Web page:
Like father, or: Son

A Cleave poem

I fell in love with
the city of my birth, but my deep commitment to
family could not provide support enough to
get me through that period of those
difficult days that most required it
because I was alone. so, I sucked it up, as was my fatherโ€™s way, which
he would have done, and which I found hardest to emulate
during that periodโ€ฆ throughout the long years
his beloved city sternly taught me of painful growth and courage

How to read a Cleave poem?


  1. Read the left hand poem as a first discrete poem.
  2. Read the right hand poem as a second discrete poem.
  3. Read the whole as a third integrated poem.

Let’s write poetry together!

When it comes to partnership, some humans can make their lives alone – it’s possible. But creatively, it’s more like painting: you can’t just use the same colours in every painting. It’s just not an option. You can’t take the same photograph every time and live with art forms with no differences.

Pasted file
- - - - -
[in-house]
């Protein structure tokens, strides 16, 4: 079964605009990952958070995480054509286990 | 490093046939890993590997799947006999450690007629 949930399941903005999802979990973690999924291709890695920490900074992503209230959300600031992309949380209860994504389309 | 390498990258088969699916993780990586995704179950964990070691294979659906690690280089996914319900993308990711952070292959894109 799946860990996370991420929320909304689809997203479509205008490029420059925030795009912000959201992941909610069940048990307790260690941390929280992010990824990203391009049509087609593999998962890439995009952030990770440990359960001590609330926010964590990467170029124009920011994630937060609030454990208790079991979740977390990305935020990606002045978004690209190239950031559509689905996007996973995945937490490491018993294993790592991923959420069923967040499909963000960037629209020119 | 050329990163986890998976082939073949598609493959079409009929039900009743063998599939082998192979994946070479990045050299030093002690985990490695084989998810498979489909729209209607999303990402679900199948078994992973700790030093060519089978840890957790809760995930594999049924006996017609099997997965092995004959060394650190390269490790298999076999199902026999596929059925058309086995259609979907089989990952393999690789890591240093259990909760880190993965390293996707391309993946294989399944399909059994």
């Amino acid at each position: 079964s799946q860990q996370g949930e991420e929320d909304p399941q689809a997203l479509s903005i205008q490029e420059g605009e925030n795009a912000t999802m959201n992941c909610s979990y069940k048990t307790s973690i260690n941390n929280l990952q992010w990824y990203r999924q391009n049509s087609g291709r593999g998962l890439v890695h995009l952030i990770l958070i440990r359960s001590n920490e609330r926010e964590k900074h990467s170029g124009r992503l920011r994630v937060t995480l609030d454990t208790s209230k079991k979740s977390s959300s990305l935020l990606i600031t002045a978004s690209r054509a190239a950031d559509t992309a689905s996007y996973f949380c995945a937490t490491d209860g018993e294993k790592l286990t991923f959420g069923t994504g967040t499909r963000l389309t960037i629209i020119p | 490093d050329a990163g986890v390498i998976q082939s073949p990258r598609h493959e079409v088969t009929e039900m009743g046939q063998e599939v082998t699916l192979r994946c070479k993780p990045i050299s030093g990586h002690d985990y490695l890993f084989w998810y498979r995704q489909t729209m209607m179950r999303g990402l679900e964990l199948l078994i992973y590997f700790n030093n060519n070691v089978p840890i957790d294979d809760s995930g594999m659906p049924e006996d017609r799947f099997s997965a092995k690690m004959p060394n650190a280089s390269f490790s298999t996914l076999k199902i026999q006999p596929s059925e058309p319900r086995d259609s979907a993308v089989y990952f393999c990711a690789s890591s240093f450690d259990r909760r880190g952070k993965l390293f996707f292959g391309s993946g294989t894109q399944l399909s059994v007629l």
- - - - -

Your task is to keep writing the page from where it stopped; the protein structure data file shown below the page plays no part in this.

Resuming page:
Ben Harper (b. 1969)

Would you like to create poetry with me and have a completed poem of yours featured here at the Skeptic’s Kaddish? I am very excited to have launched the ‘Poetry Partners’ initiative and am looking forward to meeting and creating with you… Check it out!

46 thoughts on “Like father, or: Son”

  1. Oh I loved this Cleave poem David!..How interesting to read it as suggested first and then in its entirety. It flowed in every way, which as you know, I love and captured your turmoil and hard times so beautifully… Bravo! I really like this form!

  2. This format seems to have become second-nature for you, David. It just flows so effortlessly and flawlessly. It sort of seems like playing three games of chess simultaneously, but somehow each half and the whole all work out seamlessly. A tip o’ the cap to you, sir! *tips cap* ๐Ÿ™‚

  3. Sad… but still, you learnt to have courage then, which many would find really hard.. its a tough lesson of life ๐Ÿ˜ฆ But nice cleave poem, it sounded really good!

    Btw, here’s my haibun submission for DVerse:

    A Word of Thanks

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